D.Sc., 1990, Washington University, St. Louis, MO, United States
M.S., 1986, Washington University, St. Louis, MO, United States
M.S., ECE, 1985, University of Massachusetts, Amherst, MA, United States
B.S., EE, 1982, University of Massachusetts, Amherst, MA, United States
Power and infrastructure, security, management of technology, system identification, controls
My research efforts have spanned a broad spectrum of activities – helicopters, airplanes, silicon basal growth, power grids – but there is a basic, unifying thread that runs through them all. There are certain fundamental problems and underpinning dynamics that exist in any of these systems. It is these problems I have attempted to address: where to judiciously place the sensors, what to measure, how to identify and estimate the systems, developing reliable robust controllers, performance monitoring and improvement along with economic and other related impacts.
Virtually every crucial economic and social function depends on the secure, reliable operation of energy, telecommunications, transportation, financial, and other infrastructures. From a strategic R&D viewpoint, the agility and robustness/survivability of large-scale dynamic networks that face new and unanticipated operating conditions is being addressed. A major challenge is posed by the lack of a unified mathematical framework with robust tools for modeling, simulation, control and optimization of time-critical operations in complex multicomponent and multi-scaled networks.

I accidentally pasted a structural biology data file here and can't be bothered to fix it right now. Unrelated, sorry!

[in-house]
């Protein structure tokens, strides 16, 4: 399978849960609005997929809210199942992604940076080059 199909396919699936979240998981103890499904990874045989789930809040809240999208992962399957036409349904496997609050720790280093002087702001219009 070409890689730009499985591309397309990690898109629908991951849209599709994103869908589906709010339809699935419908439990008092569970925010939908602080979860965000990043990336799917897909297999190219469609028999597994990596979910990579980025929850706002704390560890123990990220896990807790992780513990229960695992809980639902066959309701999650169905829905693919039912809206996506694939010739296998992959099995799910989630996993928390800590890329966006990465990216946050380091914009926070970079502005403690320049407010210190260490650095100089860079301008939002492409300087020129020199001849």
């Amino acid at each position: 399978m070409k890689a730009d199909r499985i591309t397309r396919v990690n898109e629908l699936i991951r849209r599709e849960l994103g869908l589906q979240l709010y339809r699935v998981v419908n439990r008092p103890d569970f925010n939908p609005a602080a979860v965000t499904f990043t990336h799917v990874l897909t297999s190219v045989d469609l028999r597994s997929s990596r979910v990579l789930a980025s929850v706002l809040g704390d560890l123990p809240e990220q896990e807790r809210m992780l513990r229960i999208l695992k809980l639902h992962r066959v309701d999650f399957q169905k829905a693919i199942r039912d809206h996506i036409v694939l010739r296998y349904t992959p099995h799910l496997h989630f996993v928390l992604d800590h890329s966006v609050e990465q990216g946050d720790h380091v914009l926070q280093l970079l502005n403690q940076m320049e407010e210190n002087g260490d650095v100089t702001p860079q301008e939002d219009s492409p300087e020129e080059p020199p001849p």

Extensions of my work include theoretical and practical aspects of reconfigurable and self-repairing controls, infrastructure security, enterprise information security, on-line risk-based decision making, system optimization, and differential game theory for aerospace, energy, and transportation applications.
Building on these foundations, my current research focuses on “global transition dynamics” to enhance resilience, security and efficiency of national critical infrastructures to enable more robust systems operation, security monitoring and efficient markets.
2019 IEEE Power & Energy Award in recognition of service as Chairman of the IEEE Smart Grid (1/2014-8/2018)
2016 IEEE Fellow, For leadership in smart grids and security of critical infrastructures (The IEEE Fellow Award is a special recognition for members with extraordinary accomplishments in the IEEE technical fields. To ensure that the recognition is extraordinary, the total number of recipients each year cannot exceed 0.1% of the total higher grade membership.)
2011 ASME Fellow, For contributions in education and leadership in the profession
2008 Graduate and Professional Teaching Award and Member Academy of Distinguished Teachers (University of Minnesota)
Amin, Massoud. “For the Good of the Grid: Toward Increased Efficiencies and Integration of Renewable Resources for Future Electric Power Networks”, IEEE Power & Energy Magazine, Vol. 6, Number 6, pp. 48-59, Nov./Dec. 2008.
Amin, Massoud and John Stringer. “The Electric Power Grid: Today and Tomorrow”, MRS Bull., Vol. 33, No. 4, pp. 399-407, April 2008.
Amin, Massoud and Phillip F. Schewe. “Preventing Blackouts”, Scientific American, pp. 60-67, May 2007.
Amin, Massoud and Bruce F. Wollenberg. “Toward a Smart Grid”. IEEE Power and Energy Magazine, 3.5 (Sept.-Oct. 2005): 34-38.
Amin, Massoud. “Energy Infrastructure Defense Systems”. Special Issue of Proceedings of the IEEE, 93.5 (May 2005): 861-875.
Amin, Massoud. “Powering the 21st Century: We can-and must- modernize the grid”. IEEE Power and Energy Magazine, (March/April 2005): 93-95.